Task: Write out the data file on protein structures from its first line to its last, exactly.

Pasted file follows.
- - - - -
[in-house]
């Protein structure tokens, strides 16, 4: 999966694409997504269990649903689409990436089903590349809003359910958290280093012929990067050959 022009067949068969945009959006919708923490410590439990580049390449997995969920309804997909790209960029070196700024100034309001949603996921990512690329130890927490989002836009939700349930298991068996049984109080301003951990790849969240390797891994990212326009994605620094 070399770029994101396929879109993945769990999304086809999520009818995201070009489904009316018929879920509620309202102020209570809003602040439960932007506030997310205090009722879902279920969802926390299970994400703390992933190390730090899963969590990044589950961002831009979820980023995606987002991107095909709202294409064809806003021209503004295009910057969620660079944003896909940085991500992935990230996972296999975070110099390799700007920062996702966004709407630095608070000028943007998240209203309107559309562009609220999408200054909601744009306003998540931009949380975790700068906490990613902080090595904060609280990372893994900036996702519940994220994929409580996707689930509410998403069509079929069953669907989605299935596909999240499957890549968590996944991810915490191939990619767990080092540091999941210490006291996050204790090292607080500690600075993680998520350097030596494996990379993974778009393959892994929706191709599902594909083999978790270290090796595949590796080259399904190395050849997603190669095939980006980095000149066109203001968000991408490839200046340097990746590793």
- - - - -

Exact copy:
[in-house]
């Protein structure tokens, strides 16, 4: 999966694409997504269990649903689409990436089903590349809003359910958290280093012929990067050959 022009067949068969945009959006919708923490410590439990580049390449997995969920309804997909790209960029070196700024100034309001949603996921990512690329130890927490989002836009939700349930298991068996049984109080301003951990790849969240390797891994990212326009994605620094 070399770029994101396929879109993945769990999304086809999520009818995201070009489904009316018929879920509620309202102020209570809003602040439960932007506030997310205090009722879902279920969802926390299970994400703390992933190390730090899963969590990044589950961002831009979820980023995606987002991107095909709202294409064809806003021209503004295009910057969620660079944003896909940085991500992935990230996972296999975070110099390799700007920062996702966004709407630095608070000028943007998240209203309107559309562009609220999408200054909601744009306003998540931009949380975790700068906490990613902080090595904060609280990372893994900036996702519940994220994929409580996707689930509410998403069509079929069953669907989605299935596909999240499957890549968590996944991810915490191939990619767990080092540091999941210490006291996050204790090292607080500690600075993680998520350097030596494996990379993974778009393959892994929706191709599902594909083999978790270290090796595949590796080259399904190395050849997603190669095939980006980095000149066109203001968000991408490839200046340097990746590793």